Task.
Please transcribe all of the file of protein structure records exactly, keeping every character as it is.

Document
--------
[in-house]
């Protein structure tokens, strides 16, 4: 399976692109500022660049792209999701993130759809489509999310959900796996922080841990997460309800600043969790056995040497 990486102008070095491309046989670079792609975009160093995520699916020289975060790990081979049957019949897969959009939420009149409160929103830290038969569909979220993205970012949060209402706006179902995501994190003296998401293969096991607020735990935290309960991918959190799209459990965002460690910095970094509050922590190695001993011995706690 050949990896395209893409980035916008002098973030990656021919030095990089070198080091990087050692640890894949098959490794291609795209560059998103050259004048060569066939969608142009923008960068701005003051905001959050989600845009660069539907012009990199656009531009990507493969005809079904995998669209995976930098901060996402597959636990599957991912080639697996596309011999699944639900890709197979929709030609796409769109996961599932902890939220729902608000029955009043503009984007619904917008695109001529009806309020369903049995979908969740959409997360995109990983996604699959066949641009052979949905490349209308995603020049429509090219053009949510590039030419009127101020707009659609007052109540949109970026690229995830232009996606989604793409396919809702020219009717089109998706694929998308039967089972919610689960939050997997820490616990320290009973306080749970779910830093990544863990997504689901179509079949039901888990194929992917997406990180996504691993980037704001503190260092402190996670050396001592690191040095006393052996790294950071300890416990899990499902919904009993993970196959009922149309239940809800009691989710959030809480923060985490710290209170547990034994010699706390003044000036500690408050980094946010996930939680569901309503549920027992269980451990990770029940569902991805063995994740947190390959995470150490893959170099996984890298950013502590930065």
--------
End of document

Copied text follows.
[in-house]
């Protein structure tokens, strides 16, 4: 399976692109500022660049792209999701993130759809489509999310959900796996922080841990997460309800600043969790056995040497 990486102008070095491309046989670079792609975009160093995520699916020289975060790990081979049957019949897969959009939420009149409160929103830290038969569909979220993205970012949060209402706006179902995501994190003296998401293969096991607020735990935290309960991918959190799209459990965002460690910095970094509050922590190695001993011995706690 050949990896395209893409980035916008002098973030990656021919030095990089070198080091990087050692640890894949098959490794291609795209560059998103050259004048060569066939969608142009923008960068701005003051905001959050989600845009660069539907012009990199656009531009990507493969005809079904995998669209995976930098901060996402597959636990599957991912080639697996596309011999699944639900890709197979929709030609796409769109996961599932902890939220729902608000029955009043503009984007619904917008695109001529009806309020369903049995979908969740959409997360995109990983996604699959066949641009052979949905490349209308995603020049429509090219053009949510590039030419009127101020707009659609007052109540949109970026690229995830232009996606989604793409396919809702020219009717089109998706694929998308039967089972919610689960939050997997820490616990320290009973306080749970779910830093990544863990997504689901179509079949039901888990194929992917997406990180996504691993980037704001503190260092402190996670050396001592690191040095006393052996790294950071300890416990899990499902919904009993993970196959009922149309239940809800009691989710959030809480923060985490710290209170547990034994010699706390003044000036500690408050980094946010996930939680569901309503549920027992269980451990990770029940569902991805063995994740947190390959995470150490893959170099996984890298950013502590930065």